For this reason alone, the ICC should seriously consider honouring the petition recently filed by Public Interest Lawyers (PIL) and the European Centre for Constitutional and Human Rights (ECCHR) and charge Britain with crimes against humanity perpetrated in Iraq from 2003 to 2008.
The US and Britain invaded Iraq in blatant violation of international law in 2003 under the pretext of finding weapons of mass destruction (WMD)
Britain claims that the alleged crimes are under investigation and the ICC is not needed, but the idea of a government investigating its military wing for serious war crimes is a fallacy. Especially if it is a government that for years refused to accept liability for atrocities committed in Kenya and elsewhere against freedom fighters and civilians during colonialism.
The ICC is already seen as a racialist instrument of justice selectively picking and punishing Africans. Funded primarily by Europe, the ICC has to measure its financial longevity against its longevity as a court African state signatories and victims of crimes against humanity in general can trust. The New African reported in its March of 2012 issue that the ICC gets 60% of its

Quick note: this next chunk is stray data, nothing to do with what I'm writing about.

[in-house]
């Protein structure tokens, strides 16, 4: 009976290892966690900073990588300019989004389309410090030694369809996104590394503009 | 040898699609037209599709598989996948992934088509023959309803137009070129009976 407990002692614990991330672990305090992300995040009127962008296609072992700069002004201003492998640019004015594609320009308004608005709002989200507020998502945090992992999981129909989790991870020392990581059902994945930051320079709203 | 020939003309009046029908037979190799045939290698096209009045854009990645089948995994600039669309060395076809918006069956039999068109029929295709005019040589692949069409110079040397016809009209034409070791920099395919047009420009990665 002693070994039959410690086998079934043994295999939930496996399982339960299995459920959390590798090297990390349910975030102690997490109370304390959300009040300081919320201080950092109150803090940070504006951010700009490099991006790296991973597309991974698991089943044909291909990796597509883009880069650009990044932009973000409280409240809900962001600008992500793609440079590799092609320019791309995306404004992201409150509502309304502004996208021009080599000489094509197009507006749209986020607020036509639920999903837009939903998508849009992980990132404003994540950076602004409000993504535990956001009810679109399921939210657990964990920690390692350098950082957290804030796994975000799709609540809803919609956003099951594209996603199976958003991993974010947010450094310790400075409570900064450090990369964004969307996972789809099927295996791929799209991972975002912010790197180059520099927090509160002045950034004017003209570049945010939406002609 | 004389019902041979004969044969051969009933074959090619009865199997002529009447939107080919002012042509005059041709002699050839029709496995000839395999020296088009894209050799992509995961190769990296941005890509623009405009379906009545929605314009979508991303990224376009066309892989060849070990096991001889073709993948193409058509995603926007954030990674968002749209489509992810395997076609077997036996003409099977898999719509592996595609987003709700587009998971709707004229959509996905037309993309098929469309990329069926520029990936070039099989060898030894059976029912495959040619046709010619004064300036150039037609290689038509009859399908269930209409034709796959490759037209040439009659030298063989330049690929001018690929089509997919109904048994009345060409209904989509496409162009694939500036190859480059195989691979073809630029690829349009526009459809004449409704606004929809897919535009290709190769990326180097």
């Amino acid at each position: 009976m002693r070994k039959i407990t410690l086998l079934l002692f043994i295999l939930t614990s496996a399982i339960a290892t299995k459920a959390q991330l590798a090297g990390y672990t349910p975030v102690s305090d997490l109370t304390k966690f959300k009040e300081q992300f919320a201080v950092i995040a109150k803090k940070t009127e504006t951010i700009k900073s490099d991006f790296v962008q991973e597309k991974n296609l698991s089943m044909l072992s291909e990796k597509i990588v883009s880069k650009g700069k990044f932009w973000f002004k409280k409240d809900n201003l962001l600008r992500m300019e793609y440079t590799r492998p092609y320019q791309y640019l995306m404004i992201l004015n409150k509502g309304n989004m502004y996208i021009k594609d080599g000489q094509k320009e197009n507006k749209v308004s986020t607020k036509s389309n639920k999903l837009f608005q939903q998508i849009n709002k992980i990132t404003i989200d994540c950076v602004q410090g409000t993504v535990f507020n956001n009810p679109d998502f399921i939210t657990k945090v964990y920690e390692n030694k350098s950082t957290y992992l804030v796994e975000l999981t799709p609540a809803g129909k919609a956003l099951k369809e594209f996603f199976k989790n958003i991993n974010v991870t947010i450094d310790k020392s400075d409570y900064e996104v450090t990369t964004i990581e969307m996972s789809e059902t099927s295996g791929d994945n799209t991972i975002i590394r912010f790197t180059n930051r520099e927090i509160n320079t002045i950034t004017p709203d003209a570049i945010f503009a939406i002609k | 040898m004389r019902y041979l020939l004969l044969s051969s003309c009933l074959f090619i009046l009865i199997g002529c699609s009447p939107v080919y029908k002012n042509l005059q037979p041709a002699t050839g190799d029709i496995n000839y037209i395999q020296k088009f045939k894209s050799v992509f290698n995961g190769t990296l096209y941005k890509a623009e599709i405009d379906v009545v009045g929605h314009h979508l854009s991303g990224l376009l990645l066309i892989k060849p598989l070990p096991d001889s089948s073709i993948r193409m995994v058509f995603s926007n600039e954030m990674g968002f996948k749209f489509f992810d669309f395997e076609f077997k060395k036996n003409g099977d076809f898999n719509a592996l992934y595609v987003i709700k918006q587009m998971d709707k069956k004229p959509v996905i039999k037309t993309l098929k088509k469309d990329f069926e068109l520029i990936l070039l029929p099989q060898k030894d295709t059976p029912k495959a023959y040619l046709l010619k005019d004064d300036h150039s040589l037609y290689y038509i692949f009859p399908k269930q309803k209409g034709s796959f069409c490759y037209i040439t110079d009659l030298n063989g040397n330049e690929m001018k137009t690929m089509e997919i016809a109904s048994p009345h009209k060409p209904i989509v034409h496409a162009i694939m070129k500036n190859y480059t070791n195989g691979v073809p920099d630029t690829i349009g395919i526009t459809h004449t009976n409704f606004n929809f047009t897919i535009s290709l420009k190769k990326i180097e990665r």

There is irony in that Charles Taylor, found guilty by the International Criminal Court (ICC) is serving his 50-year sentence in the same Britain that ran colonial gulags and committed war crimes in an illegal war in Iraq. If international justice does indeed win over financial considerations, British General Sir Peter Wall, ex-defence secretary Geoff Hoon and former defence minister Adam Ingram should join Charles Taylor in a British cell, or even better in a Liberian jail.
Throw in Kenya and the ICC becomes caught between a rock and hard place. President Uhuru Kenyatta and Deputy President William Ruto team whipped up nationalism by accusing the ICC accusers of being an instrument of imperialism and they rode that nationalism to the State House. Amongst the Kenyans and Africans who support the duo, it is the ICC on trial for persecuting Africans.